Negative Signs on Peloton

Peloton (PTON) stock took a major tumble today on a report by CNBC News that they had seen internal documents purporting to indicate that Peloton had temporarily halted production in bike and treadmill production, sending the stock down nearly 25% to $24.14. I've been negative on Peloton since the start of the year, and its based on three major negative signs of managements stock sales, high inventory levels, and Apple, indicating a tough ride ahead for the stock.
andrew-valdivia-AB7TcT_GVU0-unsplash.jpg 500 KB
Sign #1 - Management Stock Sales Not Encouraging

I don't usually put much weight on management stock sales, which in the normal course can be expected to happen. However, it raises my interest when I see multiple executives sell stock of significant value, at the same time that the company appears to be at an important juncture, portending to either a possible negative cycle or perhaps a positive one. I was smelling a negative cycle as subscriber number growth has been sharply declining and that the company indicated that customers were opting to buy the cheaper equipment models, both negative signs.

Management of the company, comprising of officers, sold approximately 3.6 million shares in 2021, which assuming an average price $100 in 2021, equates to $360 million. Albeit, these sales were mostly connected to stock sale plans already in place, management always has the option to not be selling, which in this case, they were clearly voting with their sales.  Again, I don't put much weight in insider buys or purchases, unless when combined with other information, lays out a pattern of something either negative or positive forthcoming. By itself, officers are usually busy doing their jobs and are not financial market experts, as shown by the multitude of companies that have failed over history and the fact that management most often still has most of their ultimately valueless shares.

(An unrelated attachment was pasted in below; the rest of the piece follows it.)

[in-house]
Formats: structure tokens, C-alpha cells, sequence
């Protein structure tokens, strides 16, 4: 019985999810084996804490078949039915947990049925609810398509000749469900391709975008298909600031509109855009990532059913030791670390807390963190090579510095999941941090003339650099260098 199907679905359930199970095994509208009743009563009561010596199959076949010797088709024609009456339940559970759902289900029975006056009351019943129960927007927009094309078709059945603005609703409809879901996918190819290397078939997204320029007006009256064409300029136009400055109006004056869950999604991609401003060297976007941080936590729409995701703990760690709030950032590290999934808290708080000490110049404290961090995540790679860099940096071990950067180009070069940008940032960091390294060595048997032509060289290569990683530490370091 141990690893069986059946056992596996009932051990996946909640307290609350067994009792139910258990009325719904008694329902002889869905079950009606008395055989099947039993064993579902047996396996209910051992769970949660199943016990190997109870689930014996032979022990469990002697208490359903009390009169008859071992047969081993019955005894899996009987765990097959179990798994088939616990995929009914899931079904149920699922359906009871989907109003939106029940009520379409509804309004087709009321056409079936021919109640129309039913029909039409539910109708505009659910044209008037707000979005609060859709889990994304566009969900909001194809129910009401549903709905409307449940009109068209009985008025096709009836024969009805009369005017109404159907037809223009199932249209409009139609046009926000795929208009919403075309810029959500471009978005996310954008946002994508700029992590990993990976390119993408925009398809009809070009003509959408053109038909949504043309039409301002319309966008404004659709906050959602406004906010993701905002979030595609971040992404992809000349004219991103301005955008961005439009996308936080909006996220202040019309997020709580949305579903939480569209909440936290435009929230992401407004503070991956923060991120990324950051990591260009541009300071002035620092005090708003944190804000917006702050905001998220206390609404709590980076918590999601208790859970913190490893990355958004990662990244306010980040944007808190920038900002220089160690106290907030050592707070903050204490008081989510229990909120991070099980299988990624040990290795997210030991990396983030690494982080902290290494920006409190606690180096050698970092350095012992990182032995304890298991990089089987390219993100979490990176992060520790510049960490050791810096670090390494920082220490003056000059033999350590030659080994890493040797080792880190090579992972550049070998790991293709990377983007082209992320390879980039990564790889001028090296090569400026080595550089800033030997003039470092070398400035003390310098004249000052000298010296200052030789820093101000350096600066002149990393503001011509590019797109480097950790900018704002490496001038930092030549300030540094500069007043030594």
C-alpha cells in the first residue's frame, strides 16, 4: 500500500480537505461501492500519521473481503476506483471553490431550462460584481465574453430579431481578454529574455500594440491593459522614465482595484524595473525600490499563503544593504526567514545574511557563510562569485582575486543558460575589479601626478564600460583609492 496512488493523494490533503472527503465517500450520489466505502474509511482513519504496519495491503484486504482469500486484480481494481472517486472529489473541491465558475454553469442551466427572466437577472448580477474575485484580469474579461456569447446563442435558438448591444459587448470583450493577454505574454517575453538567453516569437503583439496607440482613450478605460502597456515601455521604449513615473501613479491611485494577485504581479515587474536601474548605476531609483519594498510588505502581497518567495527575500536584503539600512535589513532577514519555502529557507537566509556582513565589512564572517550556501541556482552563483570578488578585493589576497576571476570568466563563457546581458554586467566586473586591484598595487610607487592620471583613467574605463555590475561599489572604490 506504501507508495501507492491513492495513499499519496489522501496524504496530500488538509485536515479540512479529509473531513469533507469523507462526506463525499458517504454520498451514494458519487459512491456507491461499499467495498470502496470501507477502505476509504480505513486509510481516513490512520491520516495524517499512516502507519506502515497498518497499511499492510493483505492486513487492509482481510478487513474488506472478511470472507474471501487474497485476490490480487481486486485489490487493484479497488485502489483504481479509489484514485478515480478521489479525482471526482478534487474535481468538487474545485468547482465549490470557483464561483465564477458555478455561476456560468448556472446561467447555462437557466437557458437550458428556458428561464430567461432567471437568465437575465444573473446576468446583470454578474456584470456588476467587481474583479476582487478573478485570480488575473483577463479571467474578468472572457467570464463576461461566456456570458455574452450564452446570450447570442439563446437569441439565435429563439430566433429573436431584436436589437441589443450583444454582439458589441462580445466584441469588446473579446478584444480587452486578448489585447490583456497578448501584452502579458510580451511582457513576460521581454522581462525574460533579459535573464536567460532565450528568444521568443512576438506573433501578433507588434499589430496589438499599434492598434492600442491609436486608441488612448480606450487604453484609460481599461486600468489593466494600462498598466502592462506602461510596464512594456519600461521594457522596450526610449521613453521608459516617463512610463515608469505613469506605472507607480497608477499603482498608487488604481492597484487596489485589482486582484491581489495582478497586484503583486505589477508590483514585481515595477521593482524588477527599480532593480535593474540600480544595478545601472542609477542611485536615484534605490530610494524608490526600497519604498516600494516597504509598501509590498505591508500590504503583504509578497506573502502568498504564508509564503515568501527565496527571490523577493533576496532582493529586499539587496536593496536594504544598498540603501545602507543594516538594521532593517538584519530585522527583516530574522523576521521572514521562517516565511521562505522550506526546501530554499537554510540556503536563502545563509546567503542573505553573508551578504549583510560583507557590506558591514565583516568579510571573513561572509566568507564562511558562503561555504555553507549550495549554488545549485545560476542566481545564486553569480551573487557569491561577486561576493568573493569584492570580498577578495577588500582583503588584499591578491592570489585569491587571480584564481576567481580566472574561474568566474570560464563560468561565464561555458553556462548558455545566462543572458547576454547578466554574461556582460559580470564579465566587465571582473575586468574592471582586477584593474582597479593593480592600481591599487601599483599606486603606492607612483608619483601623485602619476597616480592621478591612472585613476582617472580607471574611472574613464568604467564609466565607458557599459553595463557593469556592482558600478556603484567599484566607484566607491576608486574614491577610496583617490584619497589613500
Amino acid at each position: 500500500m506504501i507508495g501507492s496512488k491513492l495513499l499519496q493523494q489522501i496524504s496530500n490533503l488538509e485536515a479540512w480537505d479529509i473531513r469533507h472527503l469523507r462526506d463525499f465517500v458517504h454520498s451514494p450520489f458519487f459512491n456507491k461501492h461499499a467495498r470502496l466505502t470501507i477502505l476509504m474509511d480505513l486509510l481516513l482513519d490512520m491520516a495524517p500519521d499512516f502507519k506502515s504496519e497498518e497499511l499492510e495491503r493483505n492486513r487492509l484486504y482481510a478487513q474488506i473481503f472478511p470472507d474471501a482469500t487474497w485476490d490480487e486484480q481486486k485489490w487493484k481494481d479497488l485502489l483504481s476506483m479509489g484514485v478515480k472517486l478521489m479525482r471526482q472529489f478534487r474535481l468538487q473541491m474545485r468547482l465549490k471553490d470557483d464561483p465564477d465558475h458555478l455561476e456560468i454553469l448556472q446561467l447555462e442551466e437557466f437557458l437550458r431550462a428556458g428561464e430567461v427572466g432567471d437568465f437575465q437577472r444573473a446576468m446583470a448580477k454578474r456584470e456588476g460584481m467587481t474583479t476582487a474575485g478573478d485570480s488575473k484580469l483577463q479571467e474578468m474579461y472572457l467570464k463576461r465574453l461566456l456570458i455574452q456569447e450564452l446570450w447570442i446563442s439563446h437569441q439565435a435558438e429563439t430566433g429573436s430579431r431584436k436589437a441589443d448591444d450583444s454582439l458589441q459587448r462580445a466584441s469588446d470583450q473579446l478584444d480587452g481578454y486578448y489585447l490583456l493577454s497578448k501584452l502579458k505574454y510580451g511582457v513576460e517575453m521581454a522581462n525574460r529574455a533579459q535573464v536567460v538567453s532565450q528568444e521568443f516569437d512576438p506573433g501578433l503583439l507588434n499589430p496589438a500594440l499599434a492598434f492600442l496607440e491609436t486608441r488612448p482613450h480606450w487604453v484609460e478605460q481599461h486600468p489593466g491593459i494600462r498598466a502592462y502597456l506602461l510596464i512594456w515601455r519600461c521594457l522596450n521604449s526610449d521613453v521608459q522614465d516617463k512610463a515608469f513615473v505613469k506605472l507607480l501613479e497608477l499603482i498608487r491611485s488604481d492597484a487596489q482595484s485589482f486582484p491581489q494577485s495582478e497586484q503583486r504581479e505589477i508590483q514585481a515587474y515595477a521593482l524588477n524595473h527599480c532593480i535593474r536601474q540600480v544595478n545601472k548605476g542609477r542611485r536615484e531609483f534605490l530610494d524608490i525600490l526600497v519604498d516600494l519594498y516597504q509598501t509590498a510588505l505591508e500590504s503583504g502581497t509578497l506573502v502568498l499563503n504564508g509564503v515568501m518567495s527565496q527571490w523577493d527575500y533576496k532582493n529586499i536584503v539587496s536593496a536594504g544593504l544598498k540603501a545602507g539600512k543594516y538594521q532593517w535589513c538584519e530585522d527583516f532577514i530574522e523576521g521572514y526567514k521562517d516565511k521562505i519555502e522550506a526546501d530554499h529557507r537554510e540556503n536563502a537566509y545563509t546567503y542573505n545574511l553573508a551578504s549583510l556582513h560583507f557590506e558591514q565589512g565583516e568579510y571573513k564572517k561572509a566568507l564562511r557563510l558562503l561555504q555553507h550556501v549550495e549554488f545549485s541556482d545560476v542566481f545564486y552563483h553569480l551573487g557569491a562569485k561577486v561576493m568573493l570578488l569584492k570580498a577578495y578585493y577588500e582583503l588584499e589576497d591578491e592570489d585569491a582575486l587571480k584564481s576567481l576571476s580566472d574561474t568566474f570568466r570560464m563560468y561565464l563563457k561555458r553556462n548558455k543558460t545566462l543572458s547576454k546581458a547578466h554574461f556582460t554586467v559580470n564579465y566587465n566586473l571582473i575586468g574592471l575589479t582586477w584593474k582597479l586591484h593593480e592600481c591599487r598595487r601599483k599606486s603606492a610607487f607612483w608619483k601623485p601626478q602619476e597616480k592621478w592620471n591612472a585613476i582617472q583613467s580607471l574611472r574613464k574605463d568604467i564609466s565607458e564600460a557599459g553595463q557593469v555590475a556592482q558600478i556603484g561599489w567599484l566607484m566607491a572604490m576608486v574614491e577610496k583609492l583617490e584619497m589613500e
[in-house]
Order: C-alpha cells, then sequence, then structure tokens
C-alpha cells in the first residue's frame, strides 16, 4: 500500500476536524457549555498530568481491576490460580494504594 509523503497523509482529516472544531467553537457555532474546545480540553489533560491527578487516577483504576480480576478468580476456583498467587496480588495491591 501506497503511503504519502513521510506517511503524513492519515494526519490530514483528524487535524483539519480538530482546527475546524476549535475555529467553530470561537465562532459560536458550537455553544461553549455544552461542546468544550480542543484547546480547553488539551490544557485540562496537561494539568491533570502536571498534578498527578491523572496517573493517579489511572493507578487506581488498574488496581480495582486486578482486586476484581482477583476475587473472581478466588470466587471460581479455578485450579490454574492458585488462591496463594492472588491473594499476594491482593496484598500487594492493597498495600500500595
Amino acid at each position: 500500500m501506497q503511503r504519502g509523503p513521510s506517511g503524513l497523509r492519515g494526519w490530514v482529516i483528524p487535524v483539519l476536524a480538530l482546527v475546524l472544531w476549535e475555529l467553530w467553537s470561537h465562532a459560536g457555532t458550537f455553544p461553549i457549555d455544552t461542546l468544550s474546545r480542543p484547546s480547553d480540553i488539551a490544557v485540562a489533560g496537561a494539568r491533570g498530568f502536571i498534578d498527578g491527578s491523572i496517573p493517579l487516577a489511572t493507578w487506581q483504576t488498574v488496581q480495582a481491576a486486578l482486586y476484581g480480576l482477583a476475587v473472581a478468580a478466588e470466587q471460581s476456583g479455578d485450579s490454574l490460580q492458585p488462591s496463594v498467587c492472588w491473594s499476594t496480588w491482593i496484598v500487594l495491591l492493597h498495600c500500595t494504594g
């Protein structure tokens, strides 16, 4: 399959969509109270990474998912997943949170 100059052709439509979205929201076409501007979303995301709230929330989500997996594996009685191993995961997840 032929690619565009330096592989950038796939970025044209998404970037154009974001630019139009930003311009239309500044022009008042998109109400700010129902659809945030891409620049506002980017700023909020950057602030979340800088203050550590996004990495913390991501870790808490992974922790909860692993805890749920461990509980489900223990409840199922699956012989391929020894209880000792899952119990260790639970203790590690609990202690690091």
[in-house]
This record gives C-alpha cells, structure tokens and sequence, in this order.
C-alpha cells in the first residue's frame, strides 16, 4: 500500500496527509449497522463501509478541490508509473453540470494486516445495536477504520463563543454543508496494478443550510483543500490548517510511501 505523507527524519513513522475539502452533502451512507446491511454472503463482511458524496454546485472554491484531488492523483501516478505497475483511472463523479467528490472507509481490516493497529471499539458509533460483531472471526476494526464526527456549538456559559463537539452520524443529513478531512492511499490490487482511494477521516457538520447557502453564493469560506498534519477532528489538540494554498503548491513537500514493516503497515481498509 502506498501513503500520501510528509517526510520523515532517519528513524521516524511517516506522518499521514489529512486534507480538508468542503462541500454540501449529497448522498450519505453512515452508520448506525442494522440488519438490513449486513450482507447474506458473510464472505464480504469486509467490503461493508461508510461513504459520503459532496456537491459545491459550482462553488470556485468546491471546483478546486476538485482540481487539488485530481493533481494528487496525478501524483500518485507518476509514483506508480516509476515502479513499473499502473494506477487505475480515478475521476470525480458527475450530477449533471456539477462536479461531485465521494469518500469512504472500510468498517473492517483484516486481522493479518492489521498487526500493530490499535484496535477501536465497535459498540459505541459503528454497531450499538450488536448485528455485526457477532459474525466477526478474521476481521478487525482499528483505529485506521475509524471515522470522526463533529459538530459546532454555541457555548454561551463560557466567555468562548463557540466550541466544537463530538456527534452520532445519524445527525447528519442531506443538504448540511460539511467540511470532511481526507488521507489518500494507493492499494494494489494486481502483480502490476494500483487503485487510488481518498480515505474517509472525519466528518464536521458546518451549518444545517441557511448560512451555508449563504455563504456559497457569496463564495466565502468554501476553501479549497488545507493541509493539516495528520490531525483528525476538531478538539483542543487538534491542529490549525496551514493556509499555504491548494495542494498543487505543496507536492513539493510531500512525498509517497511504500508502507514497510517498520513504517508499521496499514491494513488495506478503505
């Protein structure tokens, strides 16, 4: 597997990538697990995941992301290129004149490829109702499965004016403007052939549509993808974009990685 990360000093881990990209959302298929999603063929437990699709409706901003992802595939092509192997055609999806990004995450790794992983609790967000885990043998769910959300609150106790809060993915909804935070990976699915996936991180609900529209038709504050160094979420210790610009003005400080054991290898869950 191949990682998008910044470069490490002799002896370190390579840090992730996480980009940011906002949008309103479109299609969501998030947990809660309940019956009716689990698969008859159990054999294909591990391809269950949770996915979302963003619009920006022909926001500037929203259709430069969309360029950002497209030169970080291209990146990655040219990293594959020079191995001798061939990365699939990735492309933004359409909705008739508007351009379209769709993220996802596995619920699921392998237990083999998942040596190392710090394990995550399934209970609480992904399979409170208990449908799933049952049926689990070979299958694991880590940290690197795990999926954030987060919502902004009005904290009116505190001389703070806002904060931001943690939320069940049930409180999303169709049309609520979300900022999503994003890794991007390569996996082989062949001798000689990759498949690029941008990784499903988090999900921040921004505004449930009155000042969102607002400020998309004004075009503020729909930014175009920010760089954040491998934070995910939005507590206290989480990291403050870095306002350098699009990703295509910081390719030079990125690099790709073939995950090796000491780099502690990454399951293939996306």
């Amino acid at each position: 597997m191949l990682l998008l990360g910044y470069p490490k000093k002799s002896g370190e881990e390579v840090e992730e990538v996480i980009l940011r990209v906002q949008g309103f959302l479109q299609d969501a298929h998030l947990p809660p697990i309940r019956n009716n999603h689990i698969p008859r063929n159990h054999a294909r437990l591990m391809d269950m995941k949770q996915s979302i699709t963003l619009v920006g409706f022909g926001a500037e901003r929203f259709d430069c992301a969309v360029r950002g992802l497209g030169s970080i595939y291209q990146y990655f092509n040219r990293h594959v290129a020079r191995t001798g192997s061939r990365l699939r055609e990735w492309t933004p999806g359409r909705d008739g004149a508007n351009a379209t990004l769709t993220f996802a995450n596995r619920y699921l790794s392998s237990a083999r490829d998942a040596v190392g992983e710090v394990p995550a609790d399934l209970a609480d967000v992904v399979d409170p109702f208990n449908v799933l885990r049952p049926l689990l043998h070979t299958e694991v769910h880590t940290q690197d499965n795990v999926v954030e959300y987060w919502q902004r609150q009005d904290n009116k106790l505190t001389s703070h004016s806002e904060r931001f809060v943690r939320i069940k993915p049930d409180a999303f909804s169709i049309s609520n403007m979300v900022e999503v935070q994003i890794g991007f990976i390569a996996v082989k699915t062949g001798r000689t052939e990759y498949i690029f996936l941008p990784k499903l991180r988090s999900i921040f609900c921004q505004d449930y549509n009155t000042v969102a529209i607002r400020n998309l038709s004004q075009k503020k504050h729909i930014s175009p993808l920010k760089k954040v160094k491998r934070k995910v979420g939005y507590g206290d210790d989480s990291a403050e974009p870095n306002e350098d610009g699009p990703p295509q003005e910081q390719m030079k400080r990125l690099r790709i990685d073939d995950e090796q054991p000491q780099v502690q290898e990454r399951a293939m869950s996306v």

Sign #2 - High Inventory Levels Look Alarming

Inventory has been climbing at a faster rate than revenue growth, which is not a good sign. Inventory was at $1.2 billion on September 30, 2021, up 28% from the $937 million on June 30, and 130% up from the $522 million on December 31, 2020.  Sales actually declined in the September 2021 quarter to $805 million, down from $936 in the prior quarter. Its rare that I've seen inventory levels climb so quickly, but it makes sense with the boom in sales due to COVID, and the likely exhaustion of potential customers that were excited to work out in their homes.

Sign #3 - Apple is a Serious Threat

Peloton largely dominated the digitally-connected health segment up to and into COVID. Their equipment has been expensive relative to other non-digitally-connected equipment, combined with a costly subscription to an online fitness program. But as is often the case, the number of early adopters were exhausted, and cheaper equipment looked more compelling to the rest of us. Then along came Apple (AAPL) in December 2020, and its launch of Apple Fitness +, an Apple Watch based program that interconnected with other Apple devices such as with an iPad or Apple TV, and a monthly price of just $9.99 a month or $80 a year, versus $40 a month for Peloton (of $12.99 for just the app). Apple can afford to subsidize its service as it appeals to Apple customers that want to utilize the integration with their existing Apple devices, which does not bode well for Peloton. There are plenty of companies, from Tile (Apple AirTags) to Fitbit (Apple Watch) that did well in their space up until Apple entered it, which initially expanded interest in the space, but ultimately lost their place on the mantle as the industry leader.

Screen Shot 2022-01-20 at 2.09.36 PM.png 466 KB

Carson Cole

January 20, 2022